Researchers looked at more than 43,000 children, aged 7 and 8, with records of how they were fed during infancy.
The study was published online Aug. 12 in the journal JAMA Pediatrics.
The investigators first took into account other factors that could influence the children's weight, such as gender and the amount of time they spent in front of the television or computer, as well as their mothers' education levels, smoking and employment status, according to a journal news release.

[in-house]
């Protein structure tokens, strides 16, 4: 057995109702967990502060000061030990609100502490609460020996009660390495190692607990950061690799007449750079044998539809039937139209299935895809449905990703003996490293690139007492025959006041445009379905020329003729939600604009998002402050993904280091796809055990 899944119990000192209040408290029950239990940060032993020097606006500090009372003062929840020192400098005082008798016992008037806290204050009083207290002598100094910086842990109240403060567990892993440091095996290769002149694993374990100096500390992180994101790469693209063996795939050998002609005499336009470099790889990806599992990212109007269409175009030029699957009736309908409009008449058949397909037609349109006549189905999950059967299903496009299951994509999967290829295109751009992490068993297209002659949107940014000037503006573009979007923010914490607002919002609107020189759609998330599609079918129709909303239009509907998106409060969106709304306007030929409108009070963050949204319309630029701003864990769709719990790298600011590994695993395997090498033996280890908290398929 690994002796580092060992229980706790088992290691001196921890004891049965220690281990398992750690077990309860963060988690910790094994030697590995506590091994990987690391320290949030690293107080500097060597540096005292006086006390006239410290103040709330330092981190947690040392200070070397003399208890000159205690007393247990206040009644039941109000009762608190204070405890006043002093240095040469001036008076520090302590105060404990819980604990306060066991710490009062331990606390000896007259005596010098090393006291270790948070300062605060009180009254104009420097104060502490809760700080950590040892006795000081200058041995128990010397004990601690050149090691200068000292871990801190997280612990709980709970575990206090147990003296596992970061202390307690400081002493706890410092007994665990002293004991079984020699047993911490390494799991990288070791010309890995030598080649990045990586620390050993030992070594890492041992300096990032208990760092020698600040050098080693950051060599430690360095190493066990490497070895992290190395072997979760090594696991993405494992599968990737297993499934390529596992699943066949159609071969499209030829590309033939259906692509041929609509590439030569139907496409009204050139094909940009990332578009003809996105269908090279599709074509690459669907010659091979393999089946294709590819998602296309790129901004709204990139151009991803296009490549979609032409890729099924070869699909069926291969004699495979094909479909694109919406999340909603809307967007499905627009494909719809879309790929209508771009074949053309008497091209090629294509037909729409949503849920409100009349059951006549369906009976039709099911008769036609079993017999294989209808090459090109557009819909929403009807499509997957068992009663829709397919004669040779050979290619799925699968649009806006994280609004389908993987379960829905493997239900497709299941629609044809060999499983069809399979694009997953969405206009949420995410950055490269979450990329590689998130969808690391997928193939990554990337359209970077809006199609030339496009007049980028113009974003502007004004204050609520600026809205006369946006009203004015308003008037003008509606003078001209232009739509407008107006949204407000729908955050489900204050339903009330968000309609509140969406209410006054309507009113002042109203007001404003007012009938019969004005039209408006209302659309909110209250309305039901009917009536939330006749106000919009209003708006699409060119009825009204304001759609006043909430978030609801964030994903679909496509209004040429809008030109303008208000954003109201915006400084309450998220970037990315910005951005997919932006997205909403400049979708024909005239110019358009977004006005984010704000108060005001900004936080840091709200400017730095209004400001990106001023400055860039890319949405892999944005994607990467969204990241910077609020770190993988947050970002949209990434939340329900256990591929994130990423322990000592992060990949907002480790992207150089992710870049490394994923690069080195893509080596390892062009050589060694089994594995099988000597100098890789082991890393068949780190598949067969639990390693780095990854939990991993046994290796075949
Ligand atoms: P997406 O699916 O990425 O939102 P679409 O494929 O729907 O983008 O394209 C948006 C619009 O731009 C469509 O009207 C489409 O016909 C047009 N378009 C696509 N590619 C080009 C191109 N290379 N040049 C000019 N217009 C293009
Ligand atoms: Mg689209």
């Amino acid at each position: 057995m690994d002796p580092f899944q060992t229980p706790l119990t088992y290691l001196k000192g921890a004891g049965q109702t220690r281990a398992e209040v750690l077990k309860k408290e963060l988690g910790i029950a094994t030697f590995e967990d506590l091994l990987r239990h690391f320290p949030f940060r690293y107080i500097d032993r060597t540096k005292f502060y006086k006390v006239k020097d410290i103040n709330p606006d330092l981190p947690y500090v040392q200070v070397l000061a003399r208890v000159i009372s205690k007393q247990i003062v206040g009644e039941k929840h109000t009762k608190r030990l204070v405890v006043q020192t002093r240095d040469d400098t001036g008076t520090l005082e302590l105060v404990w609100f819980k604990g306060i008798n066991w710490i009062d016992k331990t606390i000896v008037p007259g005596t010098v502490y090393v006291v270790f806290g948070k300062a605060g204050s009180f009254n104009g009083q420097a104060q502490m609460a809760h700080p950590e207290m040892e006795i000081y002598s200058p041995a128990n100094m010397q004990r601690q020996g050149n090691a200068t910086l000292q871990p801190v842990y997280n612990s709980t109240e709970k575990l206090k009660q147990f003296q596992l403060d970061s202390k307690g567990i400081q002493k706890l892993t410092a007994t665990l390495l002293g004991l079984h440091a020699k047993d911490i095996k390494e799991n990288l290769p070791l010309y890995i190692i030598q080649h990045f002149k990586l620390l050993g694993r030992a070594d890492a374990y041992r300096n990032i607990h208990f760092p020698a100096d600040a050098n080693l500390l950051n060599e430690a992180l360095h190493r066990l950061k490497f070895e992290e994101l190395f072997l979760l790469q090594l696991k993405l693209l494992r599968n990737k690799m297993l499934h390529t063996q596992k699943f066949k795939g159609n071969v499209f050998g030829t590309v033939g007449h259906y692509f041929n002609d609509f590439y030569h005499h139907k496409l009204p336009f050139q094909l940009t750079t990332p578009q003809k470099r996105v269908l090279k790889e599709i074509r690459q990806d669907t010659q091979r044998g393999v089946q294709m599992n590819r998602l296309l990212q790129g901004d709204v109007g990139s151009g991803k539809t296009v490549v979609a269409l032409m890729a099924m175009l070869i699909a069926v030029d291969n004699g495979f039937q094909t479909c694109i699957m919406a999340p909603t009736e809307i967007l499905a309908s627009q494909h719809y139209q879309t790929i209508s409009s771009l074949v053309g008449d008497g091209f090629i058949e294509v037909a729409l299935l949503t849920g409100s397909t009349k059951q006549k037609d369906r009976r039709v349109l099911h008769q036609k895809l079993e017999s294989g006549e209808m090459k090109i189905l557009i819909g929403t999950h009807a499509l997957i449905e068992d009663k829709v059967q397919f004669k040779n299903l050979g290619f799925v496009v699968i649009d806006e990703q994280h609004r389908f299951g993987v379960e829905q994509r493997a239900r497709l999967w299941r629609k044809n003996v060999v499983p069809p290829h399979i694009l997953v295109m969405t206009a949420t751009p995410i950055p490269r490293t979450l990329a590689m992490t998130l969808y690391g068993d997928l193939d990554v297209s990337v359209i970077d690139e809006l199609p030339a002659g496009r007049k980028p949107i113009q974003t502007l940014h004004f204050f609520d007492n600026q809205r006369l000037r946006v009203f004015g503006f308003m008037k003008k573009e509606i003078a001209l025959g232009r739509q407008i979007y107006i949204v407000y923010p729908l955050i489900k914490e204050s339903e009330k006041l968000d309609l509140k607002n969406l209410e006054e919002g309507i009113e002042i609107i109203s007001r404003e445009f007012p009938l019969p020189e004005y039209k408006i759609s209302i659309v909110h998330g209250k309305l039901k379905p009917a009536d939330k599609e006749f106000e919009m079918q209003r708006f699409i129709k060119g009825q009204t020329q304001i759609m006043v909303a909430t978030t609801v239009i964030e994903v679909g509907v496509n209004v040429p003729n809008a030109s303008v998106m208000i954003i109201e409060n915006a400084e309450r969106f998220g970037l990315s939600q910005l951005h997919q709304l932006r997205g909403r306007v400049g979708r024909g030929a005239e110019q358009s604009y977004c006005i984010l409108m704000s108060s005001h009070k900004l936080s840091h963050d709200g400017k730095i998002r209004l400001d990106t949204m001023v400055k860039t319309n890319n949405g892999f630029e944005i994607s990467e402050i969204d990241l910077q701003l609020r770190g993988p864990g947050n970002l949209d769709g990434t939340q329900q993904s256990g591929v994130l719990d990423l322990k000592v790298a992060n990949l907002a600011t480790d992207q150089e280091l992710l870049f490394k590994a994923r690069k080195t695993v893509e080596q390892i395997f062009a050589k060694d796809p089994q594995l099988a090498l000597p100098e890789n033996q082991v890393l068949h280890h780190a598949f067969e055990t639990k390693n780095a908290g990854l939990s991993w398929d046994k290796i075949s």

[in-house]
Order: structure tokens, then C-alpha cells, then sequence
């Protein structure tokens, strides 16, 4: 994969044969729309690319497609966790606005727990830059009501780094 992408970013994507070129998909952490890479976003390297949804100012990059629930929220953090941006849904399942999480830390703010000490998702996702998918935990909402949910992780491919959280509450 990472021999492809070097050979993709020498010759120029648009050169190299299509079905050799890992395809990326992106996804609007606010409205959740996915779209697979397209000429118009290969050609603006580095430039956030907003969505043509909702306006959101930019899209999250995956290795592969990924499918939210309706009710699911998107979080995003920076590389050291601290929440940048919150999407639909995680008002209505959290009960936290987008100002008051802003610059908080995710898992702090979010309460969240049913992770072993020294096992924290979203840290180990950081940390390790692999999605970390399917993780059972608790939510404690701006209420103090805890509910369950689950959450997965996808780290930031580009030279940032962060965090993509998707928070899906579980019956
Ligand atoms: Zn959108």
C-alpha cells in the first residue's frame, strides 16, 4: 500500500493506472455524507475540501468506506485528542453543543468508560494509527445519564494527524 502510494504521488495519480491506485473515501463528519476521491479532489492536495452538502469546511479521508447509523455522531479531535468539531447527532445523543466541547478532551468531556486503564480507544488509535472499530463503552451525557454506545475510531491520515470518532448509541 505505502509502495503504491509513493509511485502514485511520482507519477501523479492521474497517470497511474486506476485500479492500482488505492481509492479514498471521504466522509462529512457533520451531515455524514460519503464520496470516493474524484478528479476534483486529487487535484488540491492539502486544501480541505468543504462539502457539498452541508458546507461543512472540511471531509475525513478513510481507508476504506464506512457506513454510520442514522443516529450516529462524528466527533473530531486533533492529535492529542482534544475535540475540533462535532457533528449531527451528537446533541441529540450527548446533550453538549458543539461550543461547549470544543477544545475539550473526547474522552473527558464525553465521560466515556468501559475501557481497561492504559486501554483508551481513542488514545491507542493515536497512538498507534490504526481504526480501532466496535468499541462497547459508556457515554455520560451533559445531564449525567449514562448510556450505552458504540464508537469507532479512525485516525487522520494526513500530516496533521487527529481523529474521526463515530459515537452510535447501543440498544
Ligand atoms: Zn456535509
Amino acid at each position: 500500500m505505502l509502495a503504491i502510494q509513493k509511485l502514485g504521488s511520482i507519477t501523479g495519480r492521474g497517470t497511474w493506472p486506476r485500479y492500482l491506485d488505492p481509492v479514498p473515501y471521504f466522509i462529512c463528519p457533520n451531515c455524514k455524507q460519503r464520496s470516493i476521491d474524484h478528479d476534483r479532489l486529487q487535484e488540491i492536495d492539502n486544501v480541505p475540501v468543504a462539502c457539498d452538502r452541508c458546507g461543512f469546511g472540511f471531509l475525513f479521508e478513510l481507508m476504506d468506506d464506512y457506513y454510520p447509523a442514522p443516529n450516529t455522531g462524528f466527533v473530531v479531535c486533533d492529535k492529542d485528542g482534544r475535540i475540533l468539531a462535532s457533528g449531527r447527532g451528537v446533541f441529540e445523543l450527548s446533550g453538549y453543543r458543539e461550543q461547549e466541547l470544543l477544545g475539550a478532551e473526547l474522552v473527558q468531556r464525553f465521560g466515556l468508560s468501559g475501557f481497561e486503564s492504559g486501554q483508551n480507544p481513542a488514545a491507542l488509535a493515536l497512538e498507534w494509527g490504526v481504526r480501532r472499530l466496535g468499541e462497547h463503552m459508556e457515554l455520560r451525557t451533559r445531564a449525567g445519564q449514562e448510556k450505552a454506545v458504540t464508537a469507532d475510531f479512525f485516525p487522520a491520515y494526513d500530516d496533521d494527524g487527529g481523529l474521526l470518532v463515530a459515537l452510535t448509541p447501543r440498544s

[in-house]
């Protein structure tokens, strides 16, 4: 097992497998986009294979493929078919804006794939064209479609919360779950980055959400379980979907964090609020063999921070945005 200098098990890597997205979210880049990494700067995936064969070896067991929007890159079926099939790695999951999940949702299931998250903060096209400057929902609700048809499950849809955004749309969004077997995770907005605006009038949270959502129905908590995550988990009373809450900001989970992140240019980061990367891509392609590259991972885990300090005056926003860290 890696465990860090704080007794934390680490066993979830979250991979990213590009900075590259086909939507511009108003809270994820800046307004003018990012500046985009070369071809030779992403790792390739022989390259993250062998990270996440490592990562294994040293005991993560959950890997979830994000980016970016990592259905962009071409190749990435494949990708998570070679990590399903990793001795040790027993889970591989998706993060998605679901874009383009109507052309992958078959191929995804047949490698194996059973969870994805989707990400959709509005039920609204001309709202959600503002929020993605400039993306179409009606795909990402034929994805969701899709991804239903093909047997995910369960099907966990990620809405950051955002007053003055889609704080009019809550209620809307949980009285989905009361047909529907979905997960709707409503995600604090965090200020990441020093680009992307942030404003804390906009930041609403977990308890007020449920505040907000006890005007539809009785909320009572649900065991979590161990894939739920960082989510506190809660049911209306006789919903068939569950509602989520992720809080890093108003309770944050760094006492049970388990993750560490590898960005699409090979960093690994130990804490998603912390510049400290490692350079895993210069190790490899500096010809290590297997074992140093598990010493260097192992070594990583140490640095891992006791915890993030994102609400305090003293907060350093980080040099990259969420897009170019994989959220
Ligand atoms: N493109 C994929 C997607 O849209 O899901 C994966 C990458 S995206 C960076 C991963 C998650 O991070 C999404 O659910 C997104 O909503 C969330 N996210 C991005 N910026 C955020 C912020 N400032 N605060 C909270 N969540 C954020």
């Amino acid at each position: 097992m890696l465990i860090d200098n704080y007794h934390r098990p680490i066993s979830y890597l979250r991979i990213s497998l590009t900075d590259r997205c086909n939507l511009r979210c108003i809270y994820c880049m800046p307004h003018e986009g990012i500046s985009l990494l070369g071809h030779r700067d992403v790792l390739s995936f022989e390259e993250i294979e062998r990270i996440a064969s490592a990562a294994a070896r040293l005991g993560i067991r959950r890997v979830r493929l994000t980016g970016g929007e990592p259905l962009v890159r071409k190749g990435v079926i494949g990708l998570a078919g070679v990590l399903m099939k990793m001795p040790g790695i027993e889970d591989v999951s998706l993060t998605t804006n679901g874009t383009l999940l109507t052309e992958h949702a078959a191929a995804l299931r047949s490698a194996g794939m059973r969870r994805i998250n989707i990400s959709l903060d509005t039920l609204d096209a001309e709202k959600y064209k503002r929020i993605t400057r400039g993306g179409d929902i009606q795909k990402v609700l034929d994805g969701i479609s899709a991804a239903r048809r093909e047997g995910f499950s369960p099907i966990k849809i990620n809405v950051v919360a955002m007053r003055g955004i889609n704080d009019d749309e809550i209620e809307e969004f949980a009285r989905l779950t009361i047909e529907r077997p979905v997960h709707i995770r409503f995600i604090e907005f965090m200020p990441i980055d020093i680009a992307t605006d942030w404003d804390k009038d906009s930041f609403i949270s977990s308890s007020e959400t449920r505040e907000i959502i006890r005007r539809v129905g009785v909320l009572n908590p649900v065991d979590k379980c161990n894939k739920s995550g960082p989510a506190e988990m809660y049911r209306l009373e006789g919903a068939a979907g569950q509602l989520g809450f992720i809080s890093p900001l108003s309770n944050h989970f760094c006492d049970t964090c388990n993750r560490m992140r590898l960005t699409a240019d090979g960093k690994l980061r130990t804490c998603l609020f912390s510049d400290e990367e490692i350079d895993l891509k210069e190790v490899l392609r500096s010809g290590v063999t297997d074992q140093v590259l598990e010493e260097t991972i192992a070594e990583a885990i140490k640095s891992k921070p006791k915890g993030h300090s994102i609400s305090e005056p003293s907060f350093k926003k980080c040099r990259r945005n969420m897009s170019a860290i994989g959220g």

Children who were breast-fed at 6 months to 7 months of age were less likely to be overweight than those who were formula-fed, the researchers concluded.
"After adjusting for potential confounders, we demonstrated that breast-feeding is associated with decreased risk of overweight and obesity among school children in Japan, and the protective association is stronger for obesity than overweight," wrote Michiyo Yamakawa, of the Okayama University Graduate School of Medicine, Dentistry, and Pharmaceutical Sciences, and colleagues.
Although the study found an association between being exclusively breast-fed in infancy and a lower risk of obesity or overweight in young children, it did not prove a cause-and-effect relationship